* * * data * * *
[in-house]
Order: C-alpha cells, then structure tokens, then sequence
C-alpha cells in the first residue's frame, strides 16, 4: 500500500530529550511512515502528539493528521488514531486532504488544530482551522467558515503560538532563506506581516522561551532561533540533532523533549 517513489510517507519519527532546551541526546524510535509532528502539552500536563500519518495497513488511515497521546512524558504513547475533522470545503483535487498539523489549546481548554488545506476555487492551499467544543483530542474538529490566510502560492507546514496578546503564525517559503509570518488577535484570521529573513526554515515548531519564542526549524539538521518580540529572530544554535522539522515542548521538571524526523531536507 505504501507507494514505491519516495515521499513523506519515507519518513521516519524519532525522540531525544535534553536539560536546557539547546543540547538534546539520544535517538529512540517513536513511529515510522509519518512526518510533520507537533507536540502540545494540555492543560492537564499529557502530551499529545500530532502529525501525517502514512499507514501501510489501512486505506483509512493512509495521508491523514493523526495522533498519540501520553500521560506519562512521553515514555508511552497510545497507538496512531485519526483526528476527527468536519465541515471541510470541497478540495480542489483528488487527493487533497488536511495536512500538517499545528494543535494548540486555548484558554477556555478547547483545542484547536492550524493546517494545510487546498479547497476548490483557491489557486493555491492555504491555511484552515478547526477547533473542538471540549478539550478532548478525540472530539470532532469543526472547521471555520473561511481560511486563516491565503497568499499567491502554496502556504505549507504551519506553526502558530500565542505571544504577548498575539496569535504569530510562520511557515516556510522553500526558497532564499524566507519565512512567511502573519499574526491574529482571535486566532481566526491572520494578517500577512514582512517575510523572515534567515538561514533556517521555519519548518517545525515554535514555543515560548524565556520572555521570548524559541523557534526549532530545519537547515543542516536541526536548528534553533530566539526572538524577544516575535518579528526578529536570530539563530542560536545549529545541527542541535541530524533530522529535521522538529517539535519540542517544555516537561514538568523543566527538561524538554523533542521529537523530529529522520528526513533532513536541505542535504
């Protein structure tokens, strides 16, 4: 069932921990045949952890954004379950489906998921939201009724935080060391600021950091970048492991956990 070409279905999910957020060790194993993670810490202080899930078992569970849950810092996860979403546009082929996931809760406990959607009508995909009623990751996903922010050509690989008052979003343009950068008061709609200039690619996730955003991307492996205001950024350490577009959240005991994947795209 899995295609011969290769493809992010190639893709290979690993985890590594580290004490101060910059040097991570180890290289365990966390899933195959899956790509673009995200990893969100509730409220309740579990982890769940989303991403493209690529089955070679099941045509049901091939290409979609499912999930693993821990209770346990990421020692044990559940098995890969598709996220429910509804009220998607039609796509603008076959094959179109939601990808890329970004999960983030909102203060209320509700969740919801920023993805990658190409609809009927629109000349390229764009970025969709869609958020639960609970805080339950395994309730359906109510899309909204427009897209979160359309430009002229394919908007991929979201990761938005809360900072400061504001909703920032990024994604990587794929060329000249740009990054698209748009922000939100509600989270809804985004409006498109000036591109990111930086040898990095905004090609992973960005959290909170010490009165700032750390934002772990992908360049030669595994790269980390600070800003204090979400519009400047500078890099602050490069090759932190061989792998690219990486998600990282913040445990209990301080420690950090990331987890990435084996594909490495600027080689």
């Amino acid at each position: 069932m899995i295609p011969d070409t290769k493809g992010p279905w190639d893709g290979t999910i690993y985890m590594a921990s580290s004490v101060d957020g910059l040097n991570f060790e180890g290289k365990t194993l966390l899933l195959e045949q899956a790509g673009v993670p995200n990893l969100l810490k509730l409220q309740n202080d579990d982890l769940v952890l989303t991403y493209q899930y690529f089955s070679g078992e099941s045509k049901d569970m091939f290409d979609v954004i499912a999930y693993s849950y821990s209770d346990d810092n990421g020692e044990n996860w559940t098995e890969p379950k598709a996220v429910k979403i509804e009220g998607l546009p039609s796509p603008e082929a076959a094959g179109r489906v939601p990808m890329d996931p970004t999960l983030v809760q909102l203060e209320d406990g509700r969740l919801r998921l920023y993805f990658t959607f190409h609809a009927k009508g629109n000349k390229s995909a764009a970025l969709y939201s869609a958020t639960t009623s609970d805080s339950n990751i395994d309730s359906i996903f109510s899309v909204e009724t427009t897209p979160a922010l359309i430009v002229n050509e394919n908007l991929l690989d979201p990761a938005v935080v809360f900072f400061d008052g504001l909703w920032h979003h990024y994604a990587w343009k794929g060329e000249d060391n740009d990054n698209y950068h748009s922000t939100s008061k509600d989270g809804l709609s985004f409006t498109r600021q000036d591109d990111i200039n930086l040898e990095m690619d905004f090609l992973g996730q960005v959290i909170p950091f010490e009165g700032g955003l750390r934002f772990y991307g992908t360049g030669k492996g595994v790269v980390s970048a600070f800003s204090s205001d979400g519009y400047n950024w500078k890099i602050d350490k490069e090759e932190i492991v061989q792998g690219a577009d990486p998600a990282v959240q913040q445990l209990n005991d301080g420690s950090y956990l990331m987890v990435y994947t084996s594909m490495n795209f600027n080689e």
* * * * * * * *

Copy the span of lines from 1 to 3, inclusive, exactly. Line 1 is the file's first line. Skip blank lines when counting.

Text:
[in-house]
Order: C-alpha cells, then structure tokens, then sequence
C-alpha cells in the first residue's frame, strides 16, 4: 500500500530529550511512515502528539493528521488514531486532504488544530482551522467558515503560538532563506506581516522561551532561533540533532523533549 517513489510517507519519527532546551541526546524510535509532528502539552500536563500519518495497513488511515497521546512524558504513547475533522470545503483535487498539523489549546481548554488545506476555487492551499467544543483530542474538529490566510502560492507546514496578546503564525517559503509570518488577535484570521529573513526554515515548531519564542526549524539538521518580540529572530544554535522539522515542548521538571524526523531536507 505504501507507494514505491519516495515521499513523506519515507519518513521516519524519532525522540531525544535534553536539560536546557539547546543540547538534546539520544535517538529512540517513536513511529515510522509519518512526518510533520507537533507536540502540545494540555492543560492537564499529557502530551499529545500530532502529525501525517502514512499507514501501510489501512486505506483509512493512509495521508491523514493523526495522533498519540501520553500521560506519562512521553515514555508511552497510545497507538496512531485519526483526528476527527468536519465541515471541510470541497478540495480542489483528488487527493487533497488536511495536512500538517499545528494543535494548540486555548484558554477556555478547547483545542484547536492550524493546517494545510487546498479547497476548490483557491489557486493555491492555504491555511484552515478547526477547533473542538471540549478539550478532548478525540472530539470532532469543526472547521471555520473561511481560511486563516491565503497568499499567491502554496502556504505549507504551519506553526502558530500565542505571544504577548498575539496569535504569530510562520511557515516556510522553500526558497532564499524566507519565512512567511502573519499574526491574529482571535486566532481566526491572520494578517500577512514582512517575510523572515534567515538561514533556517521555519519548518517545525515554535514555543515560548524565556520572555521570548524559541523557534526549532530545519537547515543542516536541526536548528534553533530566539526572538524577544516575535518579528526578529536570530539563530542560536545549529545541527542541535541530524533530522529535521522538529517539535519540542517544555516537561514538568523543566527538561524538554523533542521529537523530529529522520528526513533532513536541505542535504